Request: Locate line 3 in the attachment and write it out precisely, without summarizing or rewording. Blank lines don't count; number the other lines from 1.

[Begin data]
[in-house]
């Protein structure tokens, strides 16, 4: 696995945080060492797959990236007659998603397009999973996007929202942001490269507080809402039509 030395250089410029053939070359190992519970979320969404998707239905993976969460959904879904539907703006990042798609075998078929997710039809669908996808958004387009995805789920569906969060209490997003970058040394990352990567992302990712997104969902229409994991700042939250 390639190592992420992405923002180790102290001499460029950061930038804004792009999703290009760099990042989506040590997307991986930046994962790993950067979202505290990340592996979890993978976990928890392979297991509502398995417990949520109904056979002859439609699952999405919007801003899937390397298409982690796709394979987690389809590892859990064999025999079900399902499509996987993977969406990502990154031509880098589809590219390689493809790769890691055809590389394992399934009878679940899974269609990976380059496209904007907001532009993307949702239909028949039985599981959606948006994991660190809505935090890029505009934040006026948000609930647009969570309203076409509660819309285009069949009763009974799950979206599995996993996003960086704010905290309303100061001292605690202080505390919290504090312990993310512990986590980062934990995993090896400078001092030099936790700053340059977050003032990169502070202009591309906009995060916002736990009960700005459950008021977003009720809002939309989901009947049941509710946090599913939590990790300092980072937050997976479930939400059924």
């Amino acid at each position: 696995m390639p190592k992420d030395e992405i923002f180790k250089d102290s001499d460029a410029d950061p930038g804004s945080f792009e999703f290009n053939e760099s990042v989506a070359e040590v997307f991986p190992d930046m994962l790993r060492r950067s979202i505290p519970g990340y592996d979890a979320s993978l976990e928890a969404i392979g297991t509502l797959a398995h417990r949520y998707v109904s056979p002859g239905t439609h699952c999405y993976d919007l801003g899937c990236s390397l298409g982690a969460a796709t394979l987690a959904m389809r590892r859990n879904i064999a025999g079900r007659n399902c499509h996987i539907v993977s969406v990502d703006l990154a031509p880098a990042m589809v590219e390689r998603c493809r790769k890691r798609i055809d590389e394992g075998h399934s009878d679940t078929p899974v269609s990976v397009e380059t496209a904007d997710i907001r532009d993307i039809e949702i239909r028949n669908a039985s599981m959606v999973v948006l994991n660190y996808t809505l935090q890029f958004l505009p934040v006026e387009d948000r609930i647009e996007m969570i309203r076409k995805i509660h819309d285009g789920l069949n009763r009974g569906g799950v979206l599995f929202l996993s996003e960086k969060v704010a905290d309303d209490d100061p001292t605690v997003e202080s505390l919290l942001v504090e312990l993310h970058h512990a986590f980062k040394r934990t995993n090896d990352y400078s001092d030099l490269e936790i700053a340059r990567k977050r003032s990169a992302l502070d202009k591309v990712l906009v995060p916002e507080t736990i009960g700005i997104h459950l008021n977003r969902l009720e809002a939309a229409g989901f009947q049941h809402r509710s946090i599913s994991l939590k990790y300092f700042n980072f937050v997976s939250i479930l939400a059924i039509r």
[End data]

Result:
């Amino acid at each position: 696995m390639p190592k992420d030395e992405i923002f180790k250089d102290s001499d460029a410029d950061p930038g804004s945080f792009e999703f290009n053939e760099s990042v989506a070359e040590v997307f991986p190992d930046m994962l790993r060492r950067s979202i505290p519970g990340y592996d979890a979320s993978l976990e928890a969404i392979g297991t509502l797959a398995h417990r949520y998707v109904s056979p002859g239905t439609h699952c999405y993976d919007l801003g899937c990236s390397l298409g982690a969460a796709t394979l987690a959904m389809r590892r859990n879904i064999a025999g079900r007659n399902c499509h996987i539907v993977s969406v990502d703006l990154a031509p880098a990042m589809v590219e390689r998603c493809r790769k890691r798609i055809d590389e394992g075998h399934s009878d679940t078929p899974v269609s990976v397009e380059t496209a904007d997710i907001r532009d993307i039809e949702i239909r028949n669908a039985s599981m959606v999973v948006l994991n660190y996808t809505l935090q890029f958004l505009p934040v006026e387009d948000r609930i647009e996007m969570i309203r076409k995805i509660h819309d285009g789920l069949n009763r009974g569906g799950v979206l599995f929202l996993s996003e960086k969060v704010a905290d309303d209490d100061p001292t605690v997003e202080s505390l919290l942001v504090e312990l993310h970058h512990a986590f980062k040394r934990t995993n090896d990352y400078s001092d030099l490269e936790i700053a340059r990567k977050r003032s990169a992302l502070d202009k591309v990712l906009v995060p916002e507080t736990i009960g700005i997104h459950l008021n977003r969902l009720e809002a939309a229409g989901f009947q049941h809402r509710s946090i599913s994991l939590k990790y300092f700042n980072f937050v997976s939250i479930l939400a059924i039509r």